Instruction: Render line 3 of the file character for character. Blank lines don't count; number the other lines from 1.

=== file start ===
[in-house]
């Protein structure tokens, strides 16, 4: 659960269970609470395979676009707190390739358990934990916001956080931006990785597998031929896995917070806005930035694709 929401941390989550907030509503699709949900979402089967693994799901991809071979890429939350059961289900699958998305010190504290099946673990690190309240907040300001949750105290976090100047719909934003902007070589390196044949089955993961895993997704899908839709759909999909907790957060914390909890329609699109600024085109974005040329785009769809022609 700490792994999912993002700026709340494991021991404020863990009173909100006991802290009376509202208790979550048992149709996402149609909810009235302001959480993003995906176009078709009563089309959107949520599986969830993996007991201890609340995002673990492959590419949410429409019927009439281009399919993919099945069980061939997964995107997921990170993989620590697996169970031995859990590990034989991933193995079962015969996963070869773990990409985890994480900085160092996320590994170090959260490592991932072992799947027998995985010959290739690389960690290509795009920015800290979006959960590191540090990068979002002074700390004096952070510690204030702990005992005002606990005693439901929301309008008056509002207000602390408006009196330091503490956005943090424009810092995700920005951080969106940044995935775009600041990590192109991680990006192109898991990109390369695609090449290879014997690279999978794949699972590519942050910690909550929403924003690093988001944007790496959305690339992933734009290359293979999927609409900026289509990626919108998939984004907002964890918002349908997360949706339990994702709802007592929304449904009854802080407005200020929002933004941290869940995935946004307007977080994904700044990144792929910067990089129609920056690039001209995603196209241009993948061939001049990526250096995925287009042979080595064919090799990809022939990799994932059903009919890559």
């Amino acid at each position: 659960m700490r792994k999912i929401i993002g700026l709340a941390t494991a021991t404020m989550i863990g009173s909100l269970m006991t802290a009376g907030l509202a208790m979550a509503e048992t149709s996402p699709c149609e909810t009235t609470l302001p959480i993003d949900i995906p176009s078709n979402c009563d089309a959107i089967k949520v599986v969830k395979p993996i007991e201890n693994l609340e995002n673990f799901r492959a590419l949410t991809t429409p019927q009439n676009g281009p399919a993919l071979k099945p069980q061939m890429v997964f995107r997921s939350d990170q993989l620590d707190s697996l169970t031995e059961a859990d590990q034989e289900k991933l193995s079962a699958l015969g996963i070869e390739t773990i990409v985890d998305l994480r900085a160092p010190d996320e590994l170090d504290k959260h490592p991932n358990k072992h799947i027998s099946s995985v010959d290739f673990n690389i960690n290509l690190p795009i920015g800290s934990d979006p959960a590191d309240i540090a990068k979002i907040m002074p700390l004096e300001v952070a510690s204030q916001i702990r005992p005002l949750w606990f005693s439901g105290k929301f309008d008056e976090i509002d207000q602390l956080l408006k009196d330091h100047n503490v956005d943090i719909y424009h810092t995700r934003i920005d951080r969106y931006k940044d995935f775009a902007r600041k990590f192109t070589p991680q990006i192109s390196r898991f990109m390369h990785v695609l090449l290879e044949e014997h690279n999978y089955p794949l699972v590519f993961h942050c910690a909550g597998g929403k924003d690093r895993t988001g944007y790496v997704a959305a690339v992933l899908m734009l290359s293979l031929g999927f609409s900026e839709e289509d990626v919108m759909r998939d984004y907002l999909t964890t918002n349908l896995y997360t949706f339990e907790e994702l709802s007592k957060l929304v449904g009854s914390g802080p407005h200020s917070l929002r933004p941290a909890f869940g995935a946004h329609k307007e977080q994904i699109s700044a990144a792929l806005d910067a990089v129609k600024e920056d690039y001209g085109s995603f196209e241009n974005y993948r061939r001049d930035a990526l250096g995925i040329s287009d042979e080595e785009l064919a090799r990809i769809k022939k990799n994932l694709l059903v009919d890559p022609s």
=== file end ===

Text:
């Amino acid at each position: 659960m700490r792994k999912i929401i993002g700026l709340a941390t494991a021991t404020m989550i863990g009173s909100l269970m006991t802290a009376g907030l509202a208790m979550a509503e048992t149709s996402p699709c149609e909810t009235t609470l302001p959480i993003d949900i995906p176009s078709n979402c009563d089309a959107i089967k949520v599986v969830k395979p993996i007991e201890n693994l609340e995002n673990f799901r492959a590419l949410t991809t429409p019927q009439n676009g281009p399919a993919l071979k099945p069980q061939m890429v997964f995107r997921s939350d990170q993989l620590d707190s697996l169970t031995e059961a859990d590990q034989e289900k991933l193995s079962a699958l015969g996963i070869e390739t773990i990409v985890d998305l994480r900085a160092p010190d996320e590994l170090d504290k959260h490592p991932n358990k072992h799947i027998s099946s995985v010959d290739f673990n690389i960690n290509l690190p795009i920015g800290s934990d979006p959960a590191d309240i540090a990068k979002i907040m002074p700390l004096e300001v952070a510690s204030q916001i702990r005992p005002l949750w606990f005693s439901g105290k929301f309008d008056e976090i509002d207000q602390l956080l408006k009196d330091h100047n503490v956005d943090i719909y424009h810092t995700r934003i920005d951080r969106y931006k940044d995935f775009a902007r600041k990590f192109t070589p991680q990006i192109s390196r898991f990109m390369h990785v695609l090449l290879e044949e014997h690279n999978y089955p794949l699972v590519f993961h942050c910690a909550g597998g929403k924003d690093r895993t988001g944007y790496v997704a959305a690339v992933l899908m734009l290359s293979l031929g999927f609409s900026e839709e289509d990626v919108m759909r998939d984004y907002l999909t964890t918002n349908l896995y997360t949706f339990e907790e994702l709802s007592k957060l929304v449904g009854s914390g802080p407005h200020s917070l929002r933004p941290a909890f869940g995935a946004h329609k307007e977080q994904i699109s700044a990144a792929l806005d910067a990089v129609k600024e920056d690039y001209g085109s995603f196209e241009n974005y993948r061939r001049d930035a990526l250096g995925i040329s287009d042979e080595e785009l064919a090799r990809i769809k022939k990799n994932l694709l059903v009919d890559p022609s």